The Student News Site of High School for Mathematics, Science and Engineering

The Echo

The Student News Site of High School for Mathematics, Science and Engineering

The Echo

The Student News Site of High School for Mathematics, Science and Engineering

The Echo

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Leveling Up Education

A Closer Look at How Video Games Could Help Students Succeed
By+Mingpei+Li
By Mingpei Li

There really is nothing like relaxing after a busy day and playing some video games. While some may spend their time studying or playing sports, the gamer enjoys the delight of immersing themselves in an alternative world, all from the comfort of their own home. Playing video games is a versatile experience: it can be enriching and story-driven, like a book, or it can be as exhilarating as a physical sport, requiring incredible concentration and commitment. However, there is a stigma surrounding gaming as a hobby as “useless.” But gaming actually provides students many benefits which they may not even think about in their daily lives, including their performance in school.

Teamwork, critical thinking skills, and hand-eye coordination are a few prime examples of how gaming can positively impact a student’s life. Many popular multiplayer games are highly competitive, which encourages people to collaborate and communicate in order to achieve a common goal. In addition, many video games require critical thinking skills in order to strategize how to solve a problem or get around an obstacle, and a lot of games have full blown puzzles with intricate steps and solutions, some even requiring complex and lengthy guides. Therefore, students who play these types of video games may be more accustomed to solving abstract problems, which can greatly improve their ability to solve problems in school. On top of that, hand-eye coordination, a skill that people usually associate with physical sports, can be gained through video games. Indeed, playing video games can make you better at a sport and vice versa because a lot of them, specifically first-person shooters, are based around having the fastest reflexes and most accurate movement of the hands.

Video games provide a near infinite supply of fun, and a near infinite supply of stories. Good video games are special and unique experiences that can greatly change a person’s life just as a book can, so are they really as useless as people seem to think? Many video games have rich stories and lores that are just as good as conventional books. Elden Ring (which won Game of the Year 2022) comes to mind, especially because George R. R. Martin, the writer of the Game of Thrones novels, contributed to making the world that serves as its foreground. And this is just one example that serves to show that video games can be works of art, just like literature, movies, and shows, but with the added benefit of being engaging to play and interact with because you are put into the driver’s seat (sometimes literally). At the end of the day, video games can be viewed either as an interactive book – something that is played to thoroughly enjoy the narrative and characters – or even a competitive sport, where you’re trying your best to win and become better by learning and mastering a specific set of skills.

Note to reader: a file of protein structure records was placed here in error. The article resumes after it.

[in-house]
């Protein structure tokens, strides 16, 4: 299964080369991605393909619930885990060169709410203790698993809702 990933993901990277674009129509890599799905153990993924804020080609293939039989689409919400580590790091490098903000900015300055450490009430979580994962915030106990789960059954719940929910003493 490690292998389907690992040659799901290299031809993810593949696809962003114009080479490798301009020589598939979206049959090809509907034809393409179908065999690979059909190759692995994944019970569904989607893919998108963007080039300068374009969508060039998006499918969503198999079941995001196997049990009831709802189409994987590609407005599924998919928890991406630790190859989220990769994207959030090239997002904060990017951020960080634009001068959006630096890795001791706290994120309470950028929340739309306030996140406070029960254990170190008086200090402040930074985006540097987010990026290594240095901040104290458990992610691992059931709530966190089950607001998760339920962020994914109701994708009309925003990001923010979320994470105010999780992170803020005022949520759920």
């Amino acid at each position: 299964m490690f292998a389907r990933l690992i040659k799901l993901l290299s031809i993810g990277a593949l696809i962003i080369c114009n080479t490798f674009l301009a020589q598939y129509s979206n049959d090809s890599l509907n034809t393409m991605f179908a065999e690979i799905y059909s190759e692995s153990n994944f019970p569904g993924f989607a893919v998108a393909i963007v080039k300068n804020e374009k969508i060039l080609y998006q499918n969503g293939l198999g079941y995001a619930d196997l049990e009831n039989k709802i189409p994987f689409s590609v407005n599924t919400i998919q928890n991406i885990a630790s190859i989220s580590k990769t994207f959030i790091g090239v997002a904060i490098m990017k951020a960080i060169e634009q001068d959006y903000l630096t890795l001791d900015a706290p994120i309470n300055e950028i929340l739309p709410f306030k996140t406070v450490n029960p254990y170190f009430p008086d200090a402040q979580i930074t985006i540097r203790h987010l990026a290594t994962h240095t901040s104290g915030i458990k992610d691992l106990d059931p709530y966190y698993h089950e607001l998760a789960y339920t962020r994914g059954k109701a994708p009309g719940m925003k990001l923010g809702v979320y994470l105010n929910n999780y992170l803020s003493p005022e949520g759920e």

When it comes to the HSMSE community, almost one-fifth of the student population consider themselves gamers (79 total respondents), 36.7% of whom play video games often and 30.4% of whom play everyday. Something very interesting about the survey data is that 40.5% of gamers report having straight A grades, and 45.6% report grades ranging in the As-Bs range. Although this could just be an example of grade inflation, it still demonstrates that gaming doesn’t have a noticeable negative effect, as parents and teachers often claim. In addition, more than two thirds of gamers at MSE have a healthy sleep schedule, contrary to popular belief. And in terms of what these students play, it can widely vary. For example, roughly half play RPGs, and/or FPS, whereas the other half prefer all kinds of other genres from rhythm games to simulation games. Gamers at MSE tend to prefer playing mostly after school and on weekends, with almost two thirds of them playing with their PCs. More importantly, more than half of the students play both alone and with friends, with two thirds playing with real life friends. After seeing this data, it is clear to see that video games aren’t fostering a population of anti-social kids, as people seem to think, but that it instead serves as a means of communication much like social media.

Video games can be a powerful tool for students, if used in moderation, to assist students both in school and out of school. Not only do video games provide various mechanical and soft skills, they also serve as a great catalyst for storytelling. In fact, some games even allow students to relive historical events, which can expand their interest in these topics. At the same time, more research is needed in order to really see how video games affect students throughout their lives. With the proper research and utilization of video games in the field of education, students could potentially become better learners, doers, and thinkers. 

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